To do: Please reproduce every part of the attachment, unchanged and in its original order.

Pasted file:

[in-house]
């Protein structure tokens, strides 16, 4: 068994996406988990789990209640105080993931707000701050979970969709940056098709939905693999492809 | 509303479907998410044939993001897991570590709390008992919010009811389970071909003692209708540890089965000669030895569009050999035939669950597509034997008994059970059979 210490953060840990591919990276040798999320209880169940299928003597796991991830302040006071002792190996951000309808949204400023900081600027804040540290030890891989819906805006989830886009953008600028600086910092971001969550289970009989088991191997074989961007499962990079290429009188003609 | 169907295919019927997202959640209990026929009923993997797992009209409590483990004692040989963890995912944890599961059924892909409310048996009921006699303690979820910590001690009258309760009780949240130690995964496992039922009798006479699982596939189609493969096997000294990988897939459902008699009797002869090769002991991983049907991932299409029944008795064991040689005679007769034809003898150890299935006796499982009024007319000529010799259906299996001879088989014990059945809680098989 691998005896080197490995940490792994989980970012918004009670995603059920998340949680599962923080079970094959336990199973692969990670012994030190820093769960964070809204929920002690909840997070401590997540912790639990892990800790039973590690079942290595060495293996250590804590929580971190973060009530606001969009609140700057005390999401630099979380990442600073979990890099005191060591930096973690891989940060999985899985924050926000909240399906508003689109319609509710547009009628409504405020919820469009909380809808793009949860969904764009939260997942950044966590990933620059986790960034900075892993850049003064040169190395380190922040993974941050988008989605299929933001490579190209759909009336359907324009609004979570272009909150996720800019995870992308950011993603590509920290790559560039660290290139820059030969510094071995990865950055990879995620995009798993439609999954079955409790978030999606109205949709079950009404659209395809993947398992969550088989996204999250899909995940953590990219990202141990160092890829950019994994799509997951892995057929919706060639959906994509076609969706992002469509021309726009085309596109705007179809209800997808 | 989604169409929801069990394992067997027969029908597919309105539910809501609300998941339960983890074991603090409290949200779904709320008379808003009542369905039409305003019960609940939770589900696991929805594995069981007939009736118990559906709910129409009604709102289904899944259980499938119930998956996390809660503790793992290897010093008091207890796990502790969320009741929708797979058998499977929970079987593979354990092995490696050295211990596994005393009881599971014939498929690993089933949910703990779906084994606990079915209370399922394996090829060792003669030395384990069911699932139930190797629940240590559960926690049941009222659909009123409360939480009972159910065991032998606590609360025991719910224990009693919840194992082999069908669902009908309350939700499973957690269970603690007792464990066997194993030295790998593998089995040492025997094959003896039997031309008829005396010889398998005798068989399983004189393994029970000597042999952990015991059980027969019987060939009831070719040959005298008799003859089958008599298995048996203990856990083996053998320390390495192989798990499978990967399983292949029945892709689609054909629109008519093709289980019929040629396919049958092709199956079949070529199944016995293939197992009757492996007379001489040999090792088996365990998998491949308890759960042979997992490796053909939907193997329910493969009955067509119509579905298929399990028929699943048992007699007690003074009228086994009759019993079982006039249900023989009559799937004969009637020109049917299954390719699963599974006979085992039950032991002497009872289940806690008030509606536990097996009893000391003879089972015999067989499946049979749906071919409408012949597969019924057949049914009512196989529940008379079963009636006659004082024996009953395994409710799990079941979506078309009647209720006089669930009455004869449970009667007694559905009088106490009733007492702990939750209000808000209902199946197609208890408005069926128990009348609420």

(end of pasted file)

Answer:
[in-house]
């Protein structure tokens, strides 16, 4: 068994996406988990789990209640105080993931707000701050979970969709940056098709939905693999492809 | 509303479907998410044939993001897991570590709390008992919010009811389970071909003692209708540890089965000669030895569009050999035939669950597509034997008994059970059979 210490953060840990591919990276040798999320209880169940299928003597796991991830302040006071002792190996951000309808949204400023900081600027804040540290030890891989819906805006989830886009953008600028600086910092971001969550289970009989088991191997074989961007499962990079290429009188003609 | 169907295919019927997202959640209990026929009923993997797992009209409590483990004692040989963890995912944890599961059924892909409310048996009921006699303690979820910590001690009258309760009780949240130690995964496992039922009798006479699982596939189609493969096997000294990988897939459902008699009797002869090769002991991983049907991932299409029944008795064991040689005679007769034809003898150890299935006796499982009024007319000529010799259906299996001879088989014990059945809680098989 691998005896080197490995940490792994989980970012918004009670995603059920998340949680599962923080079970094959336990199973692969990670012994030190820093769960964070809204929920002690909840997070401590997540912790639990892990800790039973590690079942290595060495293996250590804590929580971190973060009530606001969009609140700057005390999401630099979380990442600073979990890099005191060591930096973690891989940060999985899985924050926000909240399906508003689109319609509710547009009628409504405020919820469009909380809808793009949860969904764009939260997942950044966590990933620059986790960034900075892993850049003064040169190395380190922040993974941050988008989605299929933001490579190209759909009336359907324009609004979570272009909150996720800019995870992308950011993603590509920290790559560039660290290139820059030969510094071995990865950055990879995620995009798993439609999954079955409790978030999606109205949709079950009404659209395809993947398992969550088989996204999250899909995940953590990219990202141990160092890829950019994994799509997951892995057929919706060639959906994509076609969706992002469509021309726009085309596109705007179809209800997808 | 989604169409929801069990394992067997027969029908597919309105539910809501609300998941339960983890074991603090409290949200779904709320008379808003009542369905039409305003019960609940939770589900696991929805594995069981007939009736118990559906709910129409009604709102289904899944259980499938119930998956996390809660503790793992290897010093008091207890796990502790969320009741929708797979058998499977929970079987593979354990092995490696050295211990596994005393009881599971014939498929690993089933949910703990779906084994606990079915209370399922394996090829060792003669030395384990069911699932139930190797629940240590559960926690049941009222659909009123409360939480009972159910065991032998606590609360025991719910224990009693919840194992082999069908669902009908309350939700499973957690269970603690007792464990066997194993030295790998593998089995040492025997094959003896039997031309008829005396010889398998005798068989399983004189393994029970000597042999952990015991059980027969019987060939009831070719040959005298008799003859089958008599298995048996203990856990083996053998320390390495192989798990499978990967399983292949029945892709689609054909629109008519093709289980019929040629396919049958092709199956079949070529199944016995293939197992009757492996007379001489040999090792088996365990998998491949308890759960042979997992490796053909939907193997329910493969009955067509119509579905298929399990028929699943048992007699007690003074009228086994009759019993079982006039249900023989009559799937004969009637020109049917299954390719699963599974006979085992039950032991002497009872289940806690008030509606536990097996009893000391003879089972015999067989499946049979749906071919409408012949597969019924057949049914009512196989529940008379079963009636006659004082024996009953395994409710799990079941979506078309009647209720006089669930009455004869449970009667007694559905009088106490009733007492702990939750209000808000209902199946197609208890408005069926128990009348609420």